The final month of 2021 has arrived, and it’s filled with more than just the holiday spirit. December commenced with the South African discovery of a new variant of the Coronavirus, the Omicron variant. This led to travel restrictions from various African countries as well as a surge of doubt regarding the effectiveness of current vaccines. The doubt was reflected on the stock market on Wednesday. The infection rates in South Africa increased and Omicron cases were discovered in California, leading to a decrease within the three major U.S. indexes. Despite recovery in the morning, the S&P500, Dow Industrials and Nasdaq Composite finished lower at the end of the day.
The past week also shed light on what to expect for 2022. It became clear that the demand for oil in the new year remains difficult to predict, due to the uncertainty that precedes the Corona crisis. Especially with the newly detected variant, governments are imposing travel restrictions and lockdowns. Consequently, the supply that will be required remains a question mark. Even so, OPEC+ announced a rise in output for January 2022. The statement was surprising, as analysts expected hesitance and caution. Additionally, they are critical to the duration that OPEC+ can supply the announced output, as the Corona crisis led to an overall decrease in investments and oil reserves were used for supply. The news welcomed a price decrease of nearly 3% but it was corrected at the end of the week.
The question about supply is not limited to the oil industry. The demand for products remains high yet the supply shortages and bottlenecks have caused prices to skyrocket.
For the eurozone, the core inflation rate, excluding food and gas, jumped from 2% to 2.6%. Moreover, economists predicted inflation to be 4.5% higher in November 2021, compared to November 2020. This week however, the European Union’s statistics agency announced that the consumer prices in the previous month had in fact increased by 4.9%. The main driving force behind the surge being increased energy prices and supply chain disruptions. All eyes are on the European Central Bank, who will meet on December 16th, where it will be decided whether interest rates should be increased to counter the inflation. The expectations for an intervention are low, as in the latest press moment Ursula von der Leyen commented that it would take eighteen months to see any result of an intervention by which, according to the ECB estimations, the inflation will be down to normal levels and the intervention will prove counterproductive.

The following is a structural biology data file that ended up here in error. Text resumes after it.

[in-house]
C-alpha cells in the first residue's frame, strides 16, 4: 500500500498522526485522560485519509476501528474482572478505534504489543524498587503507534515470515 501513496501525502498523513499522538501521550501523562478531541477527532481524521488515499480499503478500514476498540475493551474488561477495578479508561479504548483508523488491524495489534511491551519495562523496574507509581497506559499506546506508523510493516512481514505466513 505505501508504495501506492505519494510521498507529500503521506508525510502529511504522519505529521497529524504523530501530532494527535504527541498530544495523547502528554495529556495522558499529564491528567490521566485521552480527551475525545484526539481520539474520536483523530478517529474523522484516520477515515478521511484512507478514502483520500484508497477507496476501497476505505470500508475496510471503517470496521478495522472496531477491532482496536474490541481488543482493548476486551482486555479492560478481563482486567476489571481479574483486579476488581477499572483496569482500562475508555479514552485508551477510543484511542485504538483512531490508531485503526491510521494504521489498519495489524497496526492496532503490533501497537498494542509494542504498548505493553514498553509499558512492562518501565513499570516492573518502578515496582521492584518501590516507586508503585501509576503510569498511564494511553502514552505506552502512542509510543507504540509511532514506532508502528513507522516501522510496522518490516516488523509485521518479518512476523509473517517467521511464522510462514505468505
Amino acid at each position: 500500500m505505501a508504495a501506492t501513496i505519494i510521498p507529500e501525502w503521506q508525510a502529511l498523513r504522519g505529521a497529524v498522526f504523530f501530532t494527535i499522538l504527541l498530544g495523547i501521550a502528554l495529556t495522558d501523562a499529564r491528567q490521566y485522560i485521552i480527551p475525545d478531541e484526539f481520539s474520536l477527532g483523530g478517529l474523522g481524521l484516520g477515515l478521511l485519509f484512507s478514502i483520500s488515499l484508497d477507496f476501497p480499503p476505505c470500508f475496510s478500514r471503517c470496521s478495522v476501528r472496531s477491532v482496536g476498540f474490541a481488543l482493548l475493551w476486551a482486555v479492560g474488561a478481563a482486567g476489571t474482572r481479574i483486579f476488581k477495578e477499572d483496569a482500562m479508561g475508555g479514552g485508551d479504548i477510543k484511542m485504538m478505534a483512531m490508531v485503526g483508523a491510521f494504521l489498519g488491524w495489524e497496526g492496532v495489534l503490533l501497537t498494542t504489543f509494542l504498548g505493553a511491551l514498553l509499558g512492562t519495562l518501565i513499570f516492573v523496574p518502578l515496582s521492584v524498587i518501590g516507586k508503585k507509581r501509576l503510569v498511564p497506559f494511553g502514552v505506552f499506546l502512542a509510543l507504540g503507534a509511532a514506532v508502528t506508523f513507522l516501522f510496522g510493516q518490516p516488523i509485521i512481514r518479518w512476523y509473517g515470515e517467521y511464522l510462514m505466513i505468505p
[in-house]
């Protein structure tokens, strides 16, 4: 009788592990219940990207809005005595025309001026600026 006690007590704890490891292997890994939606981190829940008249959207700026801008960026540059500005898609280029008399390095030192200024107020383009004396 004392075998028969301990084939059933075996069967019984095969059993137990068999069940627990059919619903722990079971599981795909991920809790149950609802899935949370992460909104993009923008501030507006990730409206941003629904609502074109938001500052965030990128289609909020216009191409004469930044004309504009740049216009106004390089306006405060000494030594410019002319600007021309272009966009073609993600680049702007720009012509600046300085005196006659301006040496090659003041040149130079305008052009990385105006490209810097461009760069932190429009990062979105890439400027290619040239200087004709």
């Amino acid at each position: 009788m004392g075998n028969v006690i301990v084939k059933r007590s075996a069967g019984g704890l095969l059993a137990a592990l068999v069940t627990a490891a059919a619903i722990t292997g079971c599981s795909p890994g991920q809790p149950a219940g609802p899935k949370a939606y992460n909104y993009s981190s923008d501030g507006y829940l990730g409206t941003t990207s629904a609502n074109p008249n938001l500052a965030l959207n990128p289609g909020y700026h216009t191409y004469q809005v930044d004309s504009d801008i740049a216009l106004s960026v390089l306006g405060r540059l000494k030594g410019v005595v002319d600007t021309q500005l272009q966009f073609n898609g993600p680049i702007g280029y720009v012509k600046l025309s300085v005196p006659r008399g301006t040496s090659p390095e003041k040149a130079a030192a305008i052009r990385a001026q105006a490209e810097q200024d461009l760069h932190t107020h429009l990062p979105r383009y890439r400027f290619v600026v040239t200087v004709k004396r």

As for the United States, Federal Reserve Chairman Jerome Powell was questioned about the country’s high inflation and whether it is “transitory”, a word he used frequently to describe said inflation. He answered that he would cease to use that word in the future as: “The word ‘transitory’ has different meanings to different people”. This statement led to an overall fall in the American stock market. Similar to the ECB, the FED will meet in December and decide whether the FED will raise interest rates to counter the inflation the U.S.A is facing.
After some time, changes in competition provider and troubles with brokers we have finally started our simulation competition. As the last week hasn’t been too profitable for most investors, we also see this in our competition. First place has been awarded to Carhart Investments with a return of 1.63%. They are unfortunately the only group in the green as of this moment. I and all of us expect this to change in the near future!
I can go through all the bad returns in the last week but because I want to end on a positive note I will not and merely state that it can only go up from here for last year's winner of the Flow Traders Investment Competition.